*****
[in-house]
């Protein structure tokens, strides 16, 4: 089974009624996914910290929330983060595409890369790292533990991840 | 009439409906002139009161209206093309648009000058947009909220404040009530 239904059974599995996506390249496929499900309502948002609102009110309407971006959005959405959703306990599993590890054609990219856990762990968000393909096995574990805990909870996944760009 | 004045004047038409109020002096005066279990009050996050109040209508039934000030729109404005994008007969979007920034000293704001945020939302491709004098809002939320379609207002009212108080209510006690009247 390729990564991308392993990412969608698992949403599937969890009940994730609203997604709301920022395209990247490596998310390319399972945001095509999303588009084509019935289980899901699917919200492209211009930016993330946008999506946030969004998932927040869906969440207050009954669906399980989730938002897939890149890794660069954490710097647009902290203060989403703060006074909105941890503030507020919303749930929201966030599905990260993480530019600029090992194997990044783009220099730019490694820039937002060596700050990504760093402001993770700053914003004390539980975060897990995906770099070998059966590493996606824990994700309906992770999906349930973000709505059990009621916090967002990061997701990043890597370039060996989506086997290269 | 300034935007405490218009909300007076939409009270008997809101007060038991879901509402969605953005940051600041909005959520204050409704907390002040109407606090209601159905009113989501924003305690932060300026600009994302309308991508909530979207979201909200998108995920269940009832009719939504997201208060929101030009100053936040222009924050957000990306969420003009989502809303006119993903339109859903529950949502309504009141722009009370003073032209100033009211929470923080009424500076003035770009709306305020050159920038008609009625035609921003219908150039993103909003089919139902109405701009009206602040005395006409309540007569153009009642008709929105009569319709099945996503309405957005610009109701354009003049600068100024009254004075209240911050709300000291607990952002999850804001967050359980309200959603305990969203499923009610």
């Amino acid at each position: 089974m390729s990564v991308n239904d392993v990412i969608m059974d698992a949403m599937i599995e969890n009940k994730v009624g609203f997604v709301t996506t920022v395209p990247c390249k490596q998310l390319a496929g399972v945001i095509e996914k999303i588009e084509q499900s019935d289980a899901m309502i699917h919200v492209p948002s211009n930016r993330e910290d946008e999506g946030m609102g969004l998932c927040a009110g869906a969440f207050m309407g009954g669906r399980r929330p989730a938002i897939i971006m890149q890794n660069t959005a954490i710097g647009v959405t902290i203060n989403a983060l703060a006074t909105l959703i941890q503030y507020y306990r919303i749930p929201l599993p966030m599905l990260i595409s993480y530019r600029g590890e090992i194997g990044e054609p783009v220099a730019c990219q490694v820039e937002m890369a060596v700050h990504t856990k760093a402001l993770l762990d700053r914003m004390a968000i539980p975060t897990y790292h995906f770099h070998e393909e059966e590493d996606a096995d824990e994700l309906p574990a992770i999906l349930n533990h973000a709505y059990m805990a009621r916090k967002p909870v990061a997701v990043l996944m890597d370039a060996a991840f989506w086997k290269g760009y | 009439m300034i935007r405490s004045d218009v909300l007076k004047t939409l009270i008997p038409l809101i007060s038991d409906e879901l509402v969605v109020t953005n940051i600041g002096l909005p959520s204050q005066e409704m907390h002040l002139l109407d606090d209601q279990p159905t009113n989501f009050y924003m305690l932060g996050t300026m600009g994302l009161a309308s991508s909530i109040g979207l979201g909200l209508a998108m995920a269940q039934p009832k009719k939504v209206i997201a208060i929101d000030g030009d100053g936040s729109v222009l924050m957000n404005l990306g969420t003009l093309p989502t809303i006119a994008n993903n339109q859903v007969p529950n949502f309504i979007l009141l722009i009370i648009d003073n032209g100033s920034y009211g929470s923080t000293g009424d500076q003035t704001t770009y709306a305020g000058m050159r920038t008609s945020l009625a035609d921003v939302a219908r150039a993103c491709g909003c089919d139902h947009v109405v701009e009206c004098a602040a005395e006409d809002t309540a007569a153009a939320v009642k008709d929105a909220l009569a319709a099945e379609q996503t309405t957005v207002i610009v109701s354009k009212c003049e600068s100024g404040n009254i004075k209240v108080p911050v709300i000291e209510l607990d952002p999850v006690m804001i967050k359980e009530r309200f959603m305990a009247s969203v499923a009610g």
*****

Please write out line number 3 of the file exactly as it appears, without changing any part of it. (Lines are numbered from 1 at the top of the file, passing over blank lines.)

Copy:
């Amino acid at each position: 089974m390729s990564v991308n239904d392993v990412i969608m059974d698992a949403m599937i599995e969890n009940k994730v009624g609203f997604v709301t996506t920022v395209p990247c390249k490596q998310l390319a496929g399972v945001i095509e996914k999303i588009e084509q499900s019935d289980a899901m309502i699917h919200v492209p948002s211009n930016r993330e910290d946008e999506g946030m609102g969004l998932c927040a009110g869906a969440f207050m309407g009954g669906r399980r929330p989730a938002i897939i971006m890149q890794n660069t959005a954490i710097g647009v959405t902290i203060n989403a983060l703060a006074t909105l959703i941890q503030y507020y306990r919303i749930p929201l599993p966030m599905l990260i595409s993480y530019r600029g590890e090992i194997g990044e054609p783009v220099a730019c990219q490694v820039e937002m890369a060596v700050h990504t856990k760093a402001l993770l762990d700053r914003m004390a968000i539980p975060t897990y790292h995906f770099h070998e393909e059966e590493d996606a096995d824990e994700l309906p574990a992770i999906l349930n533990h973000a709505y059990m805990a009621r916090k967002p909870v990061a997701v990043l996944m890597d370039a060996a991840f989506w086997k290269g760009y | 009439m300034i935007r405490s004045d218009v909300l007076k004047t939409l009270i008997p038409l809101i007060s038991d409906e879901l509402v969605v109020t953005n940051i600041g002096l909005p959520s204050q005066e409704m907390h002040l002139l109407d606090d209601q279990p159905t009113n989501f009050y924003m305690l932060g996050t300026m600009g994302l009161a309308s991508s909530i109040g979207l979201g909200l209508a998108m995920a269940q039934p009832k009719k939504v209206i997201a208060i929101d000030g030009d100053g936040s729109v222009l924050m957000n404005l990306g969420t003009l093309p989502t809303i006119a994008n993903n339109q859903v007969p529950n949502f309504i979007l009141l722009i009370i648009d003073n032209g100033s920034y009211g929470s923080t000293g009424d500076q003035t704001t770009y709306a305020g000058m050159r920038t008609s945020l009625a035609d921003v939302a219908r150039a993103c491709g909003c089919d139902h947009v109405v701009e009206c004098a602040a005395e006409d809002t309540a007569a153009a939320v009642k008709d929105a909220l009569a319709a099945e379609q996503t309405t957005v207002i610009v109701s354009k009212c003049e600068s100024g404040n009254i004075k209240v108080p911050v709300i000291e209510l607990d952002p999850v006690m804001i967050k359980e009530r309200f959603m305990a009247s969203v499923a009610g």